Then I have two best friends, Cierra and Alexis. That's it, that's all I need. I got two food friends that are always there for me and keep me accountable when I'm like “I ain’t trying to do this homework.” [And they're like:]


Like, “Girl ain’t you trying to be a scientist?”

"Ain’t you trying to be the rich friend of us?, Come on now.”

"We done see[n] you work too hard for your dreams.”


And then [I have] my elders, got my advisor here: Dr. Coon and Dr. Hyilton, If [it were] not for Dr. Hyilton, I don’t know what I'd be doing. I have to thank her everyday for the rest of my life for the love that she has shown me.


(MJ): Who do you look up to and why?


(BC): So there's this woman [(Dr. Elissia Franklin]), and I listen to her podcast [(The Researcher Her]). She's a scientist from Chicago and I just went to the 2021 STEMNoire Conference, which is a conference for Black women in STEM. It was a beautiful conference online/virtual [that occurs] at the end of June and that was the best conference ever. I look up to Elissia Franklin, her podcast is dope.


She just got her PhD and I just love how real she is, how raw she is and she understands her purpose. I’m one of those people that needed to be in her podcast, I needed to hear her podcast. It really gave me motivation on the days I was having imposter syndrome, like dang can I do this? Am I really set out to do this? [It's awesome] listening to her and listening to her interview other black women just doing it.


(MJ): What motivates you?


(BC): The future, knowing what I'm working for, knowing my goal, knowing the end goal. Being able to see myself traveling the world living life, having fun knowing that my degree will get me there. Knowing that my hard work will get me the job I have desired. That's what motivates me. Knowing what I have to look forward to after I've put in this hard work.


(MJ): Do you have a specific job title or company in mind?


(BC): We live in a society where you pick one thing as your job: your one career, and you stick with that for the rest of your life. That's just your thing. I don’t really believe in that. I want to do everything. I’ve always loved beauty, I would love to be a make-up artist. I am currently a freelance make-up artist. I don’t do it often but... here pretty soon I'm going to start going again.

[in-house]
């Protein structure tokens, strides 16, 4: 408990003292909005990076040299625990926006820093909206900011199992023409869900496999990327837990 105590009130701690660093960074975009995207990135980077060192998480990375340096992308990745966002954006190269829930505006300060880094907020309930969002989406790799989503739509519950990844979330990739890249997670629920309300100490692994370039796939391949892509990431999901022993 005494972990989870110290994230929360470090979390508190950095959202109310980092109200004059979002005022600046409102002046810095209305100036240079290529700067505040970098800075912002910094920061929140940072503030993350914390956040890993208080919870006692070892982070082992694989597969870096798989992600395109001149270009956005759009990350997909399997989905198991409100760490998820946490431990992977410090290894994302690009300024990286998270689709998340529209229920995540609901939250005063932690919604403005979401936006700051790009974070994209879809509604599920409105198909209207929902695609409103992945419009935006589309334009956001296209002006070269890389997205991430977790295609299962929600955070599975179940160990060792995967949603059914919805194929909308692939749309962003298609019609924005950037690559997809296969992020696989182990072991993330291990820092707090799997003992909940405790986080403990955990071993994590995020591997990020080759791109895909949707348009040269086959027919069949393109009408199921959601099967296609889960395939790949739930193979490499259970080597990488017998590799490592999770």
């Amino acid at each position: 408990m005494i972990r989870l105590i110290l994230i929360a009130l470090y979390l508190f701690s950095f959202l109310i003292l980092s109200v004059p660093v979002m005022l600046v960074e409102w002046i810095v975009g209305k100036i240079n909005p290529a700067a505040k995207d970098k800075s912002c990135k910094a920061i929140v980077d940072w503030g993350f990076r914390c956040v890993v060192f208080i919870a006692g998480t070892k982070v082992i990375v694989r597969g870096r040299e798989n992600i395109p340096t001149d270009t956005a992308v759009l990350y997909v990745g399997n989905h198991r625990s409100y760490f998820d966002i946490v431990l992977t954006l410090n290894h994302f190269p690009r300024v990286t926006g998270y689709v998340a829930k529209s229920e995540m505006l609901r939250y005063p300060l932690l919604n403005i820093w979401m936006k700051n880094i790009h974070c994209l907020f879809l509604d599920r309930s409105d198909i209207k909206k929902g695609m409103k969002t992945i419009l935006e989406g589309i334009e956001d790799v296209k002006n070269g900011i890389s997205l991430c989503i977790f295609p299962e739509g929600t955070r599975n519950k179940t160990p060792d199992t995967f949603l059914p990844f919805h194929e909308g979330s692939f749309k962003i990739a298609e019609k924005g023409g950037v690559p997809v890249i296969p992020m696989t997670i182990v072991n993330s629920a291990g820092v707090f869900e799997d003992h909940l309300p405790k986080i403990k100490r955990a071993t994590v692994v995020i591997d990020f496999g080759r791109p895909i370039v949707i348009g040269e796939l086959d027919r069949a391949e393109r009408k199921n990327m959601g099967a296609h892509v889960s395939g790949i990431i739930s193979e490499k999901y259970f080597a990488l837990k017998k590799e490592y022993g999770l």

I would also love to be a chemist that makes the make-up, putting my own make-up that I made on people... that would be dope. I would love to be a business owner and make my own business. And last but not least , I like to teach. I'd like to be a professor, and share my story and my journey and be able to help and motivate other students and young adults to continue to follow their dreams.


(MJ): How are you sending the elevator back down? (Giving back to the community)


(BC): I want to have a scholarship that's giving young black girls like myself the opportunity to get science degrees. I don't want to look at your GPA, I don't know what you’ve been through. And for me, my GPA is not a good reflection of who I am as a student. I’m so thankful that I've had people in my life to recognize like, yes you are a lot more intelligent than that GPA would say, and I appreciate y’all for noticing that.


People go through things and sometimes it is really hard to balance school with everything else that you have going on in your life. I would love to have a scholarship that provides money, because that has always been the issue for me. I'm sitting here trying to balance having money in my pocket, food to eat and doing well in my studies. If I can at least take away one of those barriers, [I'll be able] to take that burden off of someone else.




Bryiana Carter is a senior at University of Northern Iowa and ILAC’s first Intern. Briyana offers insight into her life and advice for current BiPOC students.


Myra James is the CEO of ILAC.

Myra studied mechanical engineering at Iowa State University.


Edited by, Norbaya Jameela Durr